OS XXI: Contemporary Art and the Society of Attention in the 21st Century
19 DEC 2016
Claire Bishop, Professor of Art History at the CUNY Graduate Center in New York, is coming to Panteion University to talk about the role art can play in the age of social media, search engines and 24/7 online living.
In 2015, humanity managed to knock its average transient attention span down to 8 seconds. This puts us behind the goldfish, which is supposed to be capable of concentrating for stretches a full second longer.
How does one speak about art in a society whose members are so incapable of paying attention? What can art tell us about such a society?
Claire Bishop, Professor of Art History at the CUNY Graduate Center in New York, is invited by the Onassis Cultural Centre in the context of the “Hybrids” exhibition to talk about the role art can play in the age of social media, search engines and 24/7 online living.
The title of Bishop’s lecture, “OS XXI”, is a clear reference to computer operating systems and the dominance of personal computing in 21st-century society. Bishop poses a timely question: how are we producing and consuming art in an environment in which the natural and the digital are so inextricably intertwined?
What do ‘artist’, ‘creator’ and ‘audience’ mean in an era in which sounds, images and media from different eras are mashed up into the non-stop remix that is our life? What’s the aesthetic of this hybrid environment and what language can we use to talk about it? Do the tools of the art historian suffice, or do we need to seek out new methodologies and techniques, drawing on other branches of the arts and sciences for inspiration?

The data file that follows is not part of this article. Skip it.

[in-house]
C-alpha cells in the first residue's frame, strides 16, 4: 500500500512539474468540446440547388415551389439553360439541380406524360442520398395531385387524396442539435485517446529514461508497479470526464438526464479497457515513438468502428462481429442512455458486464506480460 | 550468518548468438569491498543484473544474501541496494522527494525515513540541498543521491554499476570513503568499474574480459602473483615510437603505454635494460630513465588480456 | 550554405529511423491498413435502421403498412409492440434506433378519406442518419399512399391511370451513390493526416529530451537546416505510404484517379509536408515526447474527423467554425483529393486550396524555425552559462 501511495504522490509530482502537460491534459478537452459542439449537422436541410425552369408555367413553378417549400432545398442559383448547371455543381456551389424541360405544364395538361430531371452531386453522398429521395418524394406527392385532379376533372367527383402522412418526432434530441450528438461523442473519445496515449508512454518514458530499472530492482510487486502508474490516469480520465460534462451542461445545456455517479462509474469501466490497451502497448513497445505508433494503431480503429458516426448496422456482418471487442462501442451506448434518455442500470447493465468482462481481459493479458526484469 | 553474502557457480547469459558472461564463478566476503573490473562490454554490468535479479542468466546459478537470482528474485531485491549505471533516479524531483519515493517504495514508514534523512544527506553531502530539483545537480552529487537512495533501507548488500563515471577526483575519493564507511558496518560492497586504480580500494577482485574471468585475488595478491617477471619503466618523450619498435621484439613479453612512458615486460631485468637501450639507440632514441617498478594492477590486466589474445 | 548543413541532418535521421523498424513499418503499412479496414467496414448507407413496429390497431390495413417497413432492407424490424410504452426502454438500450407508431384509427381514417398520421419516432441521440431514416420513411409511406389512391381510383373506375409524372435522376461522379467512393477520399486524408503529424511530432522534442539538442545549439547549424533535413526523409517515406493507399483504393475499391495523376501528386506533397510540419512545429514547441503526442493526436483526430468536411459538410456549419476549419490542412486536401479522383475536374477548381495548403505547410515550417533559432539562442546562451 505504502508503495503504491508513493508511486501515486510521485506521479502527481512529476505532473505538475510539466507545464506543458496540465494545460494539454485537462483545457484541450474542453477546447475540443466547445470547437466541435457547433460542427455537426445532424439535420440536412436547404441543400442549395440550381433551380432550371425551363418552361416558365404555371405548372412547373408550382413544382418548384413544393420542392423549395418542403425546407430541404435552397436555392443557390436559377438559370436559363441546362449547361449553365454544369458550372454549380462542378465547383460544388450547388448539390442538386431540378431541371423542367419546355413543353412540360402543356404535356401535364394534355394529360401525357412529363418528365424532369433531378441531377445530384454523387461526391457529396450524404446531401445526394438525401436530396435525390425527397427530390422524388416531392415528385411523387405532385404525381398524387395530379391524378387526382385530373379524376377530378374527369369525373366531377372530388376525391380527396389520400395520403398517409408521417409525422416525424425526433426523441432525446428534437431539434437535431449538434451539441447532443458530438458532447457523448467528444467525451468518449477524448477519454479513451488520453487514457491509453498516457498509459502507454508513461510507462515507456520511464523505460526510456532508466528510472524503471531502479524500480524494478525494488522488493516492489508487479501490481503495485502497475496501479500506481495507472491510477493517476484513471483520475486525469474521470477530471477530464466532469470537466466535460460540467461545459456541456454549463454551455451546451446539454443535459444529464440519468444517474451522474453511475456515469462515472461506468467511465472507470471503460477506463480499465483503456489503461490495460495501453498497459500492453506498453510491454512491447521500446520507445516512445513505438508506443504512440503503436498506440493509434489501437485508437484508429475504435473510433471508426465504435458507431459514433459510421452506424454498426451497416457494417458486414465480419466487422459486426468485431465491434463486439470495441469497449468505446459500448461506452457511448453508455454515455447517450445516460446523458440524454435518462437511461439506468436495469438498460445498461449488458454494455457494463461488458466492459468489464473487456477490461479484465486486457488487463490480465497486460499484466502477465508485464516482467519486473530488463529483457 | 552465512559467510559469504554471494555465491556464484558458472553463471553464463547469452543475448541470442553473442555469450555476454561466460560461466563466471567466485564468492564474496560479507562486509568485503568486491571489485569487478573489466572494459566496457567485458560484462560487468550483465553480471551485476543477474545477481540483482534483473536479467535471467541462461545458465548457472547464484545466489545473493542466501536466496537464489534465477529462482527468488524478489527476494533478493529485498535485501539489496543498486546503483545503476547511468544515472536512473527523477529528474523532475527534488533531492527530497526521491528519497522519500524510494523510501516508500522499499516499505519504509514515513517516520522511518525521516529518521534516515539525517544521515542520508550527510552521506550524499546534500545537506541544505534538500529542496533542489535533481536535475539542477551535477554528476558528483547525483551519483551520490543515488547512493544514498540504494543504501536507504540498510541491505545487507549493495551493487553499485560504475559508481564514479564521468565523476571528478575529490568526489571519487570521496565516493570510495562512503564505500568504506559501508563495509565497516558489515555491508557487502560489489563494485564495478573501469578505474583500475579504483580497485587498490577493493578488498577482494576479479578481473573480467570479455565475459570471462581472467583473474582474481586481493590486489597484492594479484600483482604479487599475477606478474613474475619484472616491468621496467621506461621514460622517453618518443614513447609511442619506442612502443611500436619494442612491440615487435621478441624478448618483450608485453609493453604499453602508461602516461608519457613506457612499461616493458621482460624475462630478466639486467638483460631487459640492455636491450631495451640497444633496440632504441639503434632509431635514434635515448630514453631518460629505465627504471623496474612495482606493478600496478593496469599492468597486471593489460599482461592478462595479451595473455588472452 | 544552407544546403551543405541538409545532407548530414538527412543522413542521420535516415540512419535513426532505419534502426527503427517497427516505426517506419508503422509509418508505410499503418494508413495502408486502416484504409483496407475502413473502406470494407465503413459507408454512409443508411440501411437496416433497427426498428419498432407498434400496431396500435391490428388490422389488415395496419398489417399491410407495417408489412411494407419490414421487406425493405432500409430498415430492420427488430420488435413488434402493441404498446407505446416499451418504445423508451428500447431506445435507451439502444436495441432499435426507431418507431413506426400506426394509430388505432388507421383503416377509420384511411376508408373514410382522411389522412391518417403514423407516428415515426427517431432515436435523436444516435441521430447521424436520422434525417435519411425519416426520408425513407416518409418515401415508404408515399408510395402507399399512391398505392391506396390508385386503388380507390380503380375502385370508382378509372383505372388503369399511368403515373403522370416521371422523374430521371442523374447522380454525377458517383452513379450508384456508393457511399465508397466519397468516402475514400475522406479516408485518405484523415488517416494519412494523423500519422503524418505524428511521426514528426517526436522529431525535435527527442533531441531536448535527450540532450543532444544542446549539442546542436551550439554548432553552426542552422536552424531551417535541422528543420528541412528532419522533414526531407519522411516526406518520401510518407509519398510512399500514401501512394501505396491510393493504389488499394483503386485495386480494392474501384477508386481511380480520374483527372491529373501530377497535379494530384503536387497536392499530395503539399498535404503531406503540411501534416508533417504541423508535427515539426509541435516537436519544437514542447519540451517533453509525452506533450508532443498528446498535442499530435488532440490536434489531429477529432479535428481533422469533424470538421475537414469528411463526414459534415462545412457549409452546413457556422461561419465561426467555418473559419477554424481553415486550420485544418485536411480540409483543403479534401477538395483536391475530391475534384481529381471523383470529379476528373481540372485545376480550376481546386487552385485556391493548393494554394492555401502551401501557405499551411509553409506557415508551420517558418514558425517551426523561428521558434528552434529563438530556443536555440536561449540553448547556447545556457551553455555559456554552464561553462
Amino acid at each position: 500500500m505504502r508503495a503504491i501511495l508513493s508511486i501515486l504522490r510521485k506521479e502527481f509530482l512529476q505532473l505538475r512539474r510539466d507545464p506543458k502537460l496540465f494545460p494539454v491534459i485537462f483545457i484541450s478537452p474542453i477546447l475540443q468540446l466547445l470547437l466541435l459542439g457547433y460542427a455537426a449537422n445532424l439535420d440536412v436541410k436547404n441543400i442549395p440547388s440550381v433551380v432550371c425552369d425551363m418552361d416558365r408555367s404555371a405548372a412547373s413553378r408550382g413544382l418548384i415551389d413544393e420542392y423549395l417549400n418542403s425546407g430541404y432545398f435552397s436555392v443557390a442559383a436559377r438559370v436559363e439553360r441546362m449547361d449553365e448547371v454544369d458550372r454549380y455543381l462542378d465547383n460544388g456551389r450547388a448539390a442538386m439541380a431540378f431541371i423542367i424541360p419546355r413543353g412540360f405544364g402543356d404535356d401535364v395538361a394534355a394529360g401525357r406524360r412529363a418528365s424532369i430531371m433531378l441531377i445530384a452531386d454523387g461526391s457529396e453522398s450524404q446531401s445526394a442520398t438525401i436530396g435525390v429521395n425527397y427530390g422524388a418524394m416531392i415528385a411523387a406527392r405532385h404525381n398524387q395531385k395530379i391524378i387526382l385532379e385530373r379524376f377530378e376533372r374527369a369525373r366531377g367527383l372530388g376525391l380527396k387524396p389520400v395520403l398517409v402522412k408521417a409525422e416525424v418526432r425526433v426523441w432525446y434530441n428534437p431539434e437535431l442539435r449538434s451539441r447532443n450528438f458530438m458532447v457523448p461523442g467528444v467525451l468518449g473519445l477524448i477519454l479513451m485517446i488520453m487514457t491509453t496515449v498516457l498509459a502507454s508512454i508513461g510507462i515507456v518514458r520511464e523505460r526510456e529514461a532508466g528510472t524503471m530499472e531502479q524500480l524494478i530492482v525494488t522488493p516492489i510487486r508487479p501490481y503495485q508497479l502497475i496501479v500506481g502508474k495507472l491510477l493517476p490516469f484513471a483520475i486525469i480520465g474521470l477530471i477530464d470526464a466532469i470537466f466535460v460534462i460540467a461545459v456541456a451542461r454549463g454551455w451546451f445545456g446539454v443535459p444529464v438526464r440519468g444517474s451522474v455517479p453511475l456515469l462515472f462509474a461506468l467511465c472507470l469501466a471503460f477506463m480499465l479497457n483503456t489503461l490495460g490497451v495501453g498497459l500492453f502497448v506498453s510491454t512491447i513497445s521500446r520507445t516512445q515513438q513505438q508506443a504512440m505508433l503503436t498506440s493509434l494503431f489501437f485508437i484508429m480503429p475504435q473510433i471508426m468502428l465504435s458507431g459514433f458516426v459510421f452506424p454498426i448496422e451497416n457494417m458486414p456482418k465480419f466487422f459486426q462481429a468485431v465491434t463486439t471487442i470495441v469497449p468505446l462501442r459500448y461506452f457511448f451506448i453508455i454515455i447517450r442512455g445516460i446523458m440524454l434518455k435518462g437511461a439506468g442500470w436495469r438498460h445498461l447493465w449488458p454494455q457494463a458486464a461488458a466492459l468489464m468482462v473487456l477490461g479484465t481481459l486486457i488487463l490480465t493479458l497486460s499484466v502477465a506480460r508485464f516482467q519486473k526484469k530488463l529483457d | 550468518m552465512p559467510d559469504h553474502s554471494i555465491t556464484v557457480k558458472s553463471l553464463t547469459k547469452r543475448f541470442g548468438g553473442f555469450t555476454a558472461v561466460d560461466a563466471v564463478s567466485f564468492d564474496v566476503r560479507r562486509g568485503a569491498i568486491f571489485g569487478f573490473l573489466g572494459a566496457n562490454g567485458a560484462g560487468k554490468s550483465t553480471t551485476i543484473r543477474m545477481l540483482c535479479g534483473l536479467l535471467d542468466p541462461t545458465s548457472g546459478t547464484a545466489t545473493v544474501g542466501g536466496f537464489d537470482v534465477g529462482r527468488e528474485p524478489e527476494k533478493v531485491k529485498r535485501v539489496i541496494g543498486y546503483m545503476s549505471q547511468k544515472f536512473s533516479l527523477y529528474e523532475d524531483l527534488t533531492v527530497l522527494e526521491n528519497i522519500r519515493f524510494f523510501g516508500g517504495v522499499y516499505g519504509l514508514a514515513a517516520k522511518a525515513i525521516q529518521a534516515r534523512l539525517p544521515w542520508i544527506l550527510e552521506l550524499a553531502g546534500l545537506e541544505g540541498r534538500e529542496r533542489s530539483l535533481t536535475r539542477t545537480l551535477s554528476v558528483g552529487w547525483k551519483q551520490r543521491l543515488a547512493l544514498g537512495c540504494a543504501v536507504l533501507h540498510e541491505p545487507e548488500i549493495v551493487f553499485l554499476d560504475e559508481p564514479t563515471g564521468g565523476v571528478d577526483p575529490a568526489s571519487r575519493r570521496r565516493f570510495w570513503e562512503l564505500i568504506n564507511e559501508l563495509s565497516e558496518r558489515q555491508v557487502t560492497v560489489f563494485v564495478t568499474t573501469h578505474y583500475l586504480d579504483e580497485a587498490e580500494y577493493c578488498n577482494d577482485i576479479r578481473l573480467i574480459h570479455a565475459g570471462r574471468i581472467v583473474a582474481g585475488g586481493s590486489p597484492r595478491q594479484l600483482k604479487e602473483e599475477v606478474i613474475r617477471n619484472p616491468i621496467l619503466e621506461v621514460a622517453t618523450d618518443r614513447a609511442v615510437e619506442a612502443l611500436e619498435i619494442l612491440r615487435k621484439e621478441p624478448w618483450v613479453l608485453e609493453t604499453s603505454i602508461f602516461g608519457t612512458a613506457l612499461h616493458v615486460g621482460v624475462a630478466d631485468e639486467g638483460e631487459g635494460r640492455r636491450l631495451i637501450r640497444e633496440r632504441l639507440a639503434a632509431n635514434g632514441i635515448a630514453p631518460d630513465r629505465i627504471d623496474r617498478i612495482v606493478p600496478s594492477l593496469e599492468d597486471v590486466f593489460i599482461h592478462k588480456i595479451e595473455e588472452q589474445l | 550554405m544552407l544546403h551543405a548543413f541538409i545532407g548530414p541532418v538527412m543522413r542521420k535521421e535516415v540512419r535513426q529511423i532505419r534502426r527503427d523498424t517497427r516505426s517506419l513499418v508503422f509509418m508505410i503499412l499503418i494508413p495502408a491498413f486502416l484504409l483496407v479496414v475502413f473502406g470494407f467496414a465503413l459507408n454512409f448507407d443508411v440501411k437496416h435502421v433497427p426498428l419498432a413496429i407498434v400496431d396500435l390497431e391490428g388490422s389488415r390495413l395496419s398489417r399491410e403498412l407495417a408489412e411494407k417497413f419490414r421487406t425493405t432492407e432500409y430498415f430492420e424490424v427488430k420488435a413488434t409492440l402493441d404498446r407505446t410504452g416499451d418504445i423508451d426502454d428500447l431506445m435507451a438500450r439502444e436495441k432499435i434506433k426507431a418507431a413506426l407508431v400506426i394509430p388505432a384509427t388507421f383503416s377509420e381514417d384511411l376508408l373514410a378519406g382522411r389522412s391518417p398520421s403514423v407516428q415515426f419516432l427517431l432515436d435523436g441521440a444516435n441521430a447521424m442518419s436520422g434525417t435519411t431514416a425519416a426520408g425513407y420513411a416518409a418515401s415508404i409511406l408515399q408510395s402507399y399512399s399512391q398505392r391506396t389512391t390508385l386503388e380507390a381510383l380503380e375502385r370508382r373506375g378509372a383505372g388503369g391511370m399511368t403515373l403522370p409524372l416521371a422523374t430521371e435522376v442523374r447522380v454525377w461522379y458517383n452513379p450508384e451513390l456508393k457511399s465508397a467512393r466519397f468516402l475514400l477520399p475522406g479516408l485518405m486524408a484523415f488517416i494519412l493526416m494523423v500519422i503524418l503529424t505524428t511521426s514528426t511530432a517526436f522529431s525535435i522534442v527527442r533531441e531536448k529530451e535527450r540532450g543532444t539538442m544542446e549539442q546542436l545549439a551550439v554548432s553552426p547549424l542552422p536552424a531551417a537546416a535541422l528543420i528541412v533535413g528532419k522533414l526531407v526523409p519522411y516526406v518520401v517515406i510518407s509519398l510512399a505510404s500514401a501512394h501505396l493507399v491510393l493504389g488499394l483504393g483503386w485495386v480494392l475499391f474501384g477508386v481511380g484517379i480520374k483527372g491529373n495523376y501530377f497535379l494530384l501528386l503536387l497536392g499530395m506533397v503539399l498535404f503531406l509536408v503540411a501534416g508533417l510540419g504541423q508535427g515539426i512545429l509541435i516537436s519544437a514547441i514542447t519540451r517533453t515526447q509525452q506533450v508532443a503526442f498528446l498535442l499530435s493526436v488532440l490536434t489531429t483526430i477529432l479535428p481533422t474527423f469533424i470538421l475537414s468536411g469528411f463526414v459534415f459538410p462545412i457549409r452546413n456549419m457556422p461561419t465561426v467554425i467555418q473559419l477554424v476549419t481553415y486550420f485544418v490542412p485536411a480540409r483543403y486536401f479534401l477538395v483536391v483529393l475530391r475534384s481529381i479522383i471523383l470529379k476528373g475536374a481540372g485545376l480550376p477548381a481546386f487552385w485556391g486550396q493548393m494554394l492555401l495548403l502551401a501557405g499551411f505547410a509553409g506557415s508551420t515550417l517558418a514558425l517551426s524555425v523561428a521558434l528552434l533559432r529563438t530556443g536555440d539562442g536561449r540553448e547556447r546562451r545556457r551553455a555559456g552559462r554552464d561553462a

Bishop presents her most recent work in the sphere of participatory art and radical museology, focusing both on the impact net and digital technologies have had on art, and on the ways in which art can help us understand the ways in which digital technologies are changing our very selves.
Claire Bishop is a Professor in the PhD Program in Art History at the Graduate Center, City University of New York. Her books include Installation Art: A Critical History (2005) and Artificial Hells: Participatory Art and the Politics of Spectatorship (2012), for which she won the 2013 Frank Jewett Mather award, and Radical Museology, or, What’s Contemporary in Museums of Contemporary Art? (2013). She is a regular contributor to Artforum, and her essays and books have been translated into eighteen languages. Her current research concerns the impact of digital technology on contemporary art and performance since 1989.
The discussion will be held in English, with simultaneous translation into Greek. Entrance is free and on a first come, first served basis. For more information please visit: http://www.sgt.gr